Book cover for The Russian Job

The Russian Job



14 November 2019
464 pages
Imprint: Picador


These young men come to life in Smith’s book, flickering past like characters in the black-and-white movies of the era. Their heroism and failings, their love of Russia (and Russian women) help humanize a story that could all too easily slip into the grim abstraction of statistics, which touch neither mind nor heart. Despite the epic sweep, the horror and moral splendor of this story, it is essentially unknown . . . This book, Smith says at the outset, 'seeks to right this wrong.' It succeeds. Clear, forceful, and compelling, The Russian Job tells us what happened and who made it happen.
The American troops who landed in Russia to help reverse the Bolshevik coup of 1917 did little to change history, but cast as imperialist villains, they were useful to Soviet propagandists charged with rewriting it. In The Russian Job, Douglas Smith tells the remarkable tale of a different, largely forgotten yet infinitely more effective intervention . . . A well-written account of a story that should not have passed into obscurity.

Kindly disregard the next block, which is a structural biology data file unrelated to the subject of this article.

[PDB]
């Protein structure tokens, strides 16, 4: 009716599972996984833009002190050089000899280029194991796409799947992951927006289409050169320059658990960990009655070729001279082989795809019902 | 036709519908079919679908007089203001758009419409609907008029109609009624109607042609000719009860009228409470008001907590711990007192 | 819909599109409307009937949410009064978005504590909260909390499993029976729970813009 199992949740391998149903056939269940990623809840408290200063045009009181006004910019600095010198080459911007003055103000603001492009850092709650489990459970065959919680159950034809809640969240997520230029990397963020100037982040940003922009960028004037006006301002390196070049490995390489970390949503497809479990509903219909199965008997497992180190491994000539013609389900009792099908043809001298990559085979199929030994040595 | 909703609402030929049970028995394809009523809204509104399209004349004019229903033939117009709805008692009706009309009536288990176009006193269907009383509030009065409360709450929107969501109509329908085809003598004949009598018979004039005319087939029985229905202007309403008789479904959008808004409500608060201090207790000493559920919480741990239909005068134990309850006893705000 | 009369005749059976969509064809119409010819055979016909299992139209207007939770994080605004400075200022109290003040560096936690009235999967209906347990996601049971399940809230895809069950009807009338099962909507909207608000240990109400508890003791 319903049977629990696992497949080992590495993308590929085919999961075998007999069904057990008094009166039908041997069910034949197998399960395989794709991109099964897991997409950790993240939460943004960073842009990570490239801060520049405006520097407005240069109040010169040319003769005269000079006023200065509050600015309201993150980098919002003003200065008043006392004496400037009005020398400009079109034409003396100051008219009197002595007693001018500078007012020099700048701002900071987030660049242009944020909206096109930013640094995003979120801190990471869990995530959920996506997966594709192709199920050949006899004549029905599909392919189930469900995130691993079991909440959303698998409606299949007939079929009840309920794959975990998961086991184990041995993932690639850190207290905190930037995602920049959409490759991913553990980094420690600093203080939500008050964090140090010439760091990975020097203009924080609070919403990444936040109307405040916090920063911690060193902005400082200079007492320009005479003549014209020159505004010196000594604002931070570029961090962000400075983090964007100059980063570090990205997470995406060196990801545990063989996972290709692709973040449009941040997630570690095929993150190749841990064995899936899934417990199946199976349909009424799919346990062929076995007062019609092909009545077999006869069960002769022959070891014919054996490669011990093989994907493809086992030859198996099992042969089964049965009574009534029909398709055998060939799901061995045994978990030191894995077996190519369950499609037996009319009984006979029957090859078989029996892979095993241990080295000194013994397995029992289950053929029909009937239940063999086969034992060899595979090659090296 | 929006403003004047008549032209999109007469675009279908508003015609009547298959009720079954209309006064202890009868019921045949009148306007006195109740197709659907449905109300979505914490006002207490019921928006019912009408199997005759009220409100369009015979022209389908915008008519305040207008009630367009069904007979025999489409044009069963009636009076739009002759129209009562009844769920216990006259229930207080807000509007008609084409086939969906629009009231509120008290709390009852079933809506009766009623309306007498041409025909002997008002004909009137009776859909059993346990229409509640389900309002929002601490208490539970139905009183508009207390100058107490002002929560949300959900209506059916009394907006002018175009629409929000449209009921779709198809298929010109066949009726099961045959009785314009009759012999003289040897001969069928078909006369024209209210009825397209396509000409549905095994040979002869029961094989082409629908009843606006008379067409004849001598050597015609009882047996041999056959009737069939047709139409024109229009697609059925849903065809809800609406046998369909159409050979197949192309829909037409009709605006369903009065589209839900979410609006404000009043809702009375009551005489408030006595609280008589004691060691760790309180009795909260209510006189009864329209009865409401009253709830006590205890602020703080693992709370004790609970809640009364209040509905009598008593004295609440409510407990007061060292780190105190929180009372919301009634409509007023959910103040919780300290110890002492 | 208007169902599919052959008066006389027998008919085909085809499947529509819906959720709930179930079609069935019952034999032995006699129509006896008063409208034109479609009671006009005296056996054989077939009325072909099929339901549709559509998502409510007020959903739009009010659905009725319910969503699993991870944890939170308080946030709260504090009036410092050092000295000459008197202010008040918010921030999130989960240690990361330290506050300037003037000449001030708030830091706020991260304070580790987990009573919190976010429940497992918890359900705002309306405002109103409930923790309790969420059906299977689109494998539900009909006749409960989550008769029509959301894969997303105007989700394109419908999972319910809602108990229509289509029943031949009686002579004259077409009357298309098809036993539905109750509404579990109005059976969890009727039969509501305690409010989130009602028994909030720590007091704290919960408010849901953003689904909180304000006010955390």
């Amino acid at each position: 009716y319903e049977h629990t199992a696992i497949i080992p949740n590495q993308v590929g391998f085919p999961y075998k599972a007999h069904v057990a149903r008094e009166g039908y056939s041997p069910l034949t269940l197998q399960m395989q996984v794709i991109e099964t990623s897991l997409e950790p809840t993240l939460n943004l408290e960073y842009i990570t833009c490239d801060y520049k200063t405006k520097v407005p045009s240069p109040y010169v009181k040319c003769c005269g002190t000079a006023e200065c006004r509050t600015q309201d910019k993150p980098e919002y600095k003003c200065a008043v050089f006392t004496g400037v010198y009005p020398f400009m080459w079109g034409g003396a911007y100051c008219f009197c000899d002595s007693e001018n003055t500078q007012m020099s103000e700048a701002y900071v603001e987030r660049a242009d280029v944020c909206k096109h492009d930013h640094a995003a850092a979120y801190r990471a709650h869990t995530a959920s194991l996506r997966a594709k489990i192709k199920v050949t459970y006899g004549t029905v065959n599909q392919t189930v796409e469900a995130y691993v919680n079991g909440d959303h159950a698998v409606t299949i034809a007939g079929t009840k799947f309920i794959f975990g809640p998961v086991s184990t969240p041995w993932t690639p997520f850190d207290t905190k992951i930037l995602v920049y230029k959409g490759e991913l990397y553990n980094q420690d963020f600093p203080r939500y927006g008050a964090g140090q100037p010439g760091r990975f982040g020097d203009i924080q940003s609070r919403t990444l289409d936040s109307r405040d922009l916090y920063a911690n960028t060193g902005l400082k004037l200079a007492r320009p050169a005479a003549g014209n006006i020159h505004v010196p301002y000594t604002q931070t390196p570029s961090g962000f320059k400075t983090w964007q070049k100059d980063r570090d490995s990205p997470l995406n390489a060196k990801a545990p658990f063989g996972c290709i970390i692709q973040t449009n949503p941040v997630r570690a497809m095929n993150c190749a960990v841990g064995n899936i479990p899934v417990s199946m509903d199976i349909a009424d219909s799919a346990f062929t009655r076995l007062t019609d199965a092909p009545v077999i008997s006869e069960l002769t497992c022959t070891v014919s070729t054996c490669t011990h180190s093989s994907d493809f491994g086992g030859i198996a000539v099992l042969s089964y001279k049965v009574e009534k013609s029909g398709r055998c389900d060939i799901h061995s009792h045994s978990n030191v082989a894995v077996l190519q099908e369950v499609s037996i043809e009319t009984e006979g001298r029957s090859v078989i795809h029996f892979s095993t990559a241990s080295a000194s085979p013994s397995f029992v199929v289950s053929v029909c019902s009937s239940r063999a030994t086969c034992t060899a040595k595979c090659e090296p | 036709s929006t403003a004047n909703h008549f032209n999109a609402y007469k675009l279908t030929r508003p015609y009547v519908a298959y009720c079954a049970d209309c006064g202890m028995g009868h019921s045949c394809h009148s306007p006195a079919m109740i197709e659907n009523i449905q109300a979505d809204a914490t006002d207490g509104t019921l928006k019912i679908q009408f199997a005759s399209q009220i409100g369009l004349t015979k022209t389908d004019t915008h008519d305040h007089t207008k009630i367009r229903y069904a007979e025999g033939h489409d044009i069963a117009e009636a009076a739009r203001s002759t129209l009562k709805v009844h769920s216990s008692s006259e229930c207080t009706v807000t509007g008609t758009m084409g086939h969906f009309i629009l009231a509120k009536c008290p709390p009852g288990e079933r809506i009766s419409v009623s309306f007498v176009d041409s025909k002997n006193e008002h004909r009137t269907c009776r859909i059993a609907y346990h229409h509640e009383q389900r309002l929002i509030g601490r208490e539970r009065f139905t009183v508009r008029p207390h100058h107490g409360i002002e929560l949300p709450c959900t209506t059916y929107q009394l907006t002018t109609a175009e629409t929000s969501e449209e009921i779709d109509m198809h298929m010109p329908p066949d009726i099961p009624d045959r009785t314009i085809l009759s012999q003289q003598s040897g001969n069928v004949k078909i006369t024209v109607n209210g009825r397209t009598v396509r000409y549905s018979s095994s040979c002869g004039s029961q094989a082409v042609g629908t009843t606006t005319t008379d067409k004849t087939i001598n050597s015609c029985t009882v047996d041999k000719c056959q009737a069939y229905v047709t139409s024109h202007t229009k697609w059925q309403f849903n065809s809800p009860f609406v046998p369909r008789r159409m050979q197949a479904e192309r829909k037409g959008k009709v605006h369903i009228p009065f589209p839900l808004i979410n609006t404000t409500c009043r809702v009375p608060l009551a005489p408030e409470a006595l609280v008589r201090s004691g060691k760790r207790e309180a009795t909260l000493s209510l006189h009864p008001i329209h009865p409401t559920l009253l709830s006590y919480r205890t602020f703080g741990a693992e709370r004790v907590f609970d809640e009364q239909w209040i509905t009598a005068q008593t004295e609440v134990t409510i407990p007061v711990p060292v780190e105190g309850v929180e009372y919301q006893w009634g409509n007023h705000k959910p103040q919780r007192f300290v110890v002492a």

The Russian Job by Douglas Smith repudiates the modern mythologies of both [the United States and Russia], and their leaders’ twisted histories . . . It is not just Russia that needs to be reminded of this story – so does America, which derived much of its 20th-century greatness from its values rather than military power.
Based on rich archival materials, [The Russian Job] focuses on a group of young Americans who set off for Russia, lured by the exotic and the unknown, and found themselves in the middle of a horrific tragedy . . . Rare photos included in the book lend Smith’s account an eerie vividness.